9 – brand usability

This exercise will help you to explore the concept of brand usability in a practical way, and to learn to understand the complexity of creating a brand that is sufficiently deep and inspiring, while at the same time offering easy access to all those who need to work with it.

see page 83 of BDI.

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  1. Synergize & Co

    Pause for thought:
    Reflections on methods

    When reading and analyzing the 4 stages in the innovation model, and comparing them to the chapters before, at least the first three stages seemed to be a logical consequence on the theory in the first chapters. However, it also seemed to be surprisingly applied all of a sudden. Where the first chapters are very theoretical, and it is hard to see how they can be applied, this is quite suddenly changed into a very directly applicable method. This transformation of the matter seems to be a logical consequence but is still difficult to understand in its applied state.

    Surprising is the fourth stage of the model. It is obviously the most directly applied state of the four, as it is all about creating and operationalizing touchpoints with a company. This has not gotten a lot of attention in the first chapters, but this is quite easily explained by the fact that it is the logical result of the concretisation of the first three stages. These concrete stages need a practical way in which their results are attached to the company.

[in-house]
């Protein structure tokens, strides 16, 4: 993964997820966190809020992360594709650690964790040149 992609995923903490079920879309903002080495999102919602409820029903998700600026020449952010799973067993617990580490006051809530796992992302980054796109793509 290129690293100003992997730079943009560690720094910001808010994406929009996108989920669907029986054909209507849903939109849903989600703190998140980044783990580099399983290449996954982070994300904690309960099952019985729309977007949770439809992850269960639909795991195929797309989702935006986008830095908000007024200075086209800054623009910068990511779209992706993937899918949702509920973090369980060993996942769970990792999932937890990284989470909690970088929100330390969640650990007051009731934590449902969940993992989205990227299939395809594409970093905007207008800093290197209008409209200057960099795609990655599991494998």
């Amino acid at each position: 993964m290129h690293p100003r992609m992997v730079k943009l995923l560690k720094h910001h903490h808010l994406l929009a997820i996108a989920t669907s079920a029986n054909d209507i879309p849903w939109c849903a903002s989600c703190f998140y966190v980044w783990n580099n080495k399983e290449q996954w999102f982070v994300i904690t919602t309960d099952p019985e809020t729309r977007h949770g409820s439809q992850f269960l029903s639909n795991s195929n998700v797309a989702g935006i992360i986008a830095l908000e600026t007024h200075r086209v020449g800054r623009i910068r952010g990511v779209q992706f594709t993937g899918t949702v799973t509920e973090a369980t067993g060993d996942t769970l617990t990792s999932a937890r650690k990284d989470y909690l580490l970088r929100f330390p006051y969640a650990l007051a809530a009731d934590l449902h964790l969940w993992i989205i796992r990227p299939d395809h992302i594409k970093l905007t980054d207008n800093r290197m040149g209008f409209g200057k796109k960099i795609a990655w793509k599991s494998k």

A further interesting development in the group was the higher recognisability of the first stage (Human Centered Branding), compared to the others. As it turned out, the step from the human centered theory to an applied model was easier in this field, as most of the group has had a lot of human centered education.

    The brand driven innovation method is followed by some critical notes on the use of methods in general, and this method in particular. These notes seem very applicable in many situations and are definitely covering the main pitfalls in using methods. On the other hand, as all group members have used many design based methods for some years now, these criticisms on methods are mostly warning for problems that are by now often intuitively avoided. This is a pity, as we assume that most readers of this book will be at least as experienced as this group.

    It is a pity that the limitations stated by mr. Roscam Abbing are not always specified into a directly applicable way. It stays a bit unclear where their limits actually are. With a clearer view on the bounderies of this method in particular, it could provide a guideline that would help designers also in those cases that intuition or experience fail to warn them.

    Synergize & Co

    Oct 11, 2011 @ 4:57 pm


  2. G3

    Within the team it was decided to discuss three brands chosen by three members of the team. The chosen brands were personal favorites of the different team members, consisting of Hema, McDonald’s and Saab.

    It came immediately to our attention how different perceptions can be towards the different brands. Of course the people within the group have different backgrounds, but we are all of course Industrial Designers, so that should create some overlap. Saab for instance has been interpreted differently throughout the team.